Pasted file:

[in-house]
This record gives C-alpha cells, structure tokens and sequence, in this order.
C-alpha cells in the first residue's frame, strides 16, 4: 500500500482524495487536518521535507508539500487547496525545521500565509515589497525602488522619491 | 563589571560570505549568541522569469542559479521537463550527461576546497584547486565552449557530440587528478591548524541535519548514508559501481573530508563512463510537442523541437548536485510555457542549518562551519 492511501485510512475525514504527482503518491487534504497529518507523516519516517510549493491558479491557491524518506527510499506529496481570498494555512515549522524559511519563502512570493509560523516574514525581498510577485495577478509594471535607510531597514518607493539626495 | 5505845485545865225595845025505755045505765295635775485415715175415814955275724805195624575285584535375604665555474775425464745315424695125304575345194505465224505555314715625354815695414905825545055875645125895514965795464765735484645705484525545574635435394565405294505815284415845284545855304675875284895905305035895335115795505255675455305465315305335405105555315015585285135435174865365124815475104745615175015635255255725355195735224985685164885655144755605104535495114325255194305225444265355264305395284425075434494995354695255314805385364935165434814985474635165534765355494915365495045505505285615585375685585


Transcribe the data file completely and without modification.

[in-house]
This record gives C-alpha cells, structure tokens and sequence, in this order.
C-alpha cells in the first residue's frame, strides 16, 4: 500500500482524495487536518521535507508539500487547496525545521500565509515589497525602488522619491 | 563589571560570505549568541522569469542559479521537463550527461576546497584547486565552449557530440587528478591548524541535519548514508559501481573530508563512463510537442523541437548536485510555457542549518562551519 492511501485510512475525514504527482503518491487534504497529518507523516519516517510549493491558479491557491524518506527510499506529496481570498494555512515549522524559511519563502512570493509560523516574514525581498510577485495577478509594471535607510531597514518607493539626495 | 5505845485545865225595845025505755045505765295635775485415715175415814955275724805195624575285584535375604665555474775425464745315424695125304575345194505465224505555314715625354815695414905825545055875645125895514965795464765735484645705484525545574635435394565405294505815284415845284545855304675875284895905305035895335115795505255675455305465315305335405105555315015585285135435174865365124815475104745615175015635255255725355195735224985685164885655144755605104535495114325255194305225444265355264305395284425075434494995354695255314805385364935165434814985474635165534765355494915365495045505505285615585375685585